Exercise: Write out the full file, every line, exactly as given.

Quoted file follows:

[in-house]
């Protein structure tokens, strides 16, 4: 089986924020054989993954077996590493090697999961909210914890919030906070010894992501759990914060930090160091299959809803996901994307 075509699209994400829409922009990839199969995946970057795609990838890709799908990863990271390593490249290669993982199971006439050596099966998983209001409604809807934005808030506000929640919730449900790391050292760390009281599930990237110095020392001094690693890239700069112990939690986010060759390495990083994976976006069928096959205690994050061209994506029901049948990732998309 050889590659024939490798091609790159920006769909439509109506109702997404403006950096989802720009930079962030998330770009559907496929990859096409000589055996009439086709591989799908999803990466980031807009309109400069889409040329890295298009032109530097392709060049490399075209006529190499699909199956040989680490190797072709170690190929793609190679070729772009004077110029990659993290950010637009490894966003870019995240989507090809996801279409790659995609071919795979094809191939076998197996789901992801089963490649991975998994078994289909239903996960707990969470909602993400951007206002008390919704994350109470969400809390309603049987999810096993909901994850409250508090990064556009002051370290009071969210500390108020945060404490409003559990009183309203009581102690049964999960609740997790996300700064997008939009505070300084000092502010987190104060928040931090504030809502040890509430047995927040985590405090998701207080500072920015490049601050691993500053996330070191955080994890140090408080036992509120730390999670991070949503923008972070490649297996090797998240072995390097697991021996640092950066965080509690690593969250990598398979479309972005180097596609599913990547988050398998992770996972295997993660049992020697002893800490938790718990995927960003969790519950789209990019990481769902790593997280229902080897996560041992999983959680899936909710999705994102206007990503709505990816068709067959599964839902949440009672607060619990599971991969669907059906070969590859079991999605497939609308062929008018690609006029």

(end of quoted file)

[in-house]
């Protein structure tokens, strides 16, 4: 089986924020054989993954077996590493090697999961909210914890919030906070010894992501759990914060930090160091299959809803996901994307 075509699209994400829409922009990839199969995946970057795609990838890709799908990863990271390593490249290669993982199971006439050596099966998983209001409604809807934005808030506000929640919730449900790391050292760390009281599930990237110095020392001094690693890239700069112990939690986010060759390495990083994976976006069928096959205690994050061209994506029901049948990732998309 050889590659024939490798091609790159920006769909439509109506109702997404403006950096989802720009930079962030998330770009559907496929990859096409000589055996009439086709591989799908999803990466980031807009309109400069889409040329890295298009032109530097392709060049490399075209006529190499699909199956040989680490190797072709170690190929793609190679070729772009004077110029990659993290950010637009490894966003870019995240989507090809996801279409790659995609071919795979094809191939076998197996789901992801089963490649991975998994078994289909239903996960707990969470909602993400951007206002008390919704994350109470969400809390309603049987999810096993909901994850409250508090990064556009002051370290009071969210500390108020945060404490409003559990009183309203009581102690049964999960609740997790996300700064997008939009505070300084000092502010987190104060928040931090504030809502040890509430047995927040985590405090998701207080500072920015490049601050691993500053996330070191955080994890140090408080036992509120730390999670991070949503923008972070490649297996090797998240072995390097697991021996640092950066965080509690690593969250990598398979479309972005180097596609599913990547988050398998992770996972295997993660049992020697002893800490938790718990995927960003969790519950789209990019990481769902790593997280229902080897996560041992999983959680899936909710999705994102206007990503709505990816068709067959599964839902949440009672607060619990599971991969669907059906070969590859079991999605497939609308062929008018690609006029």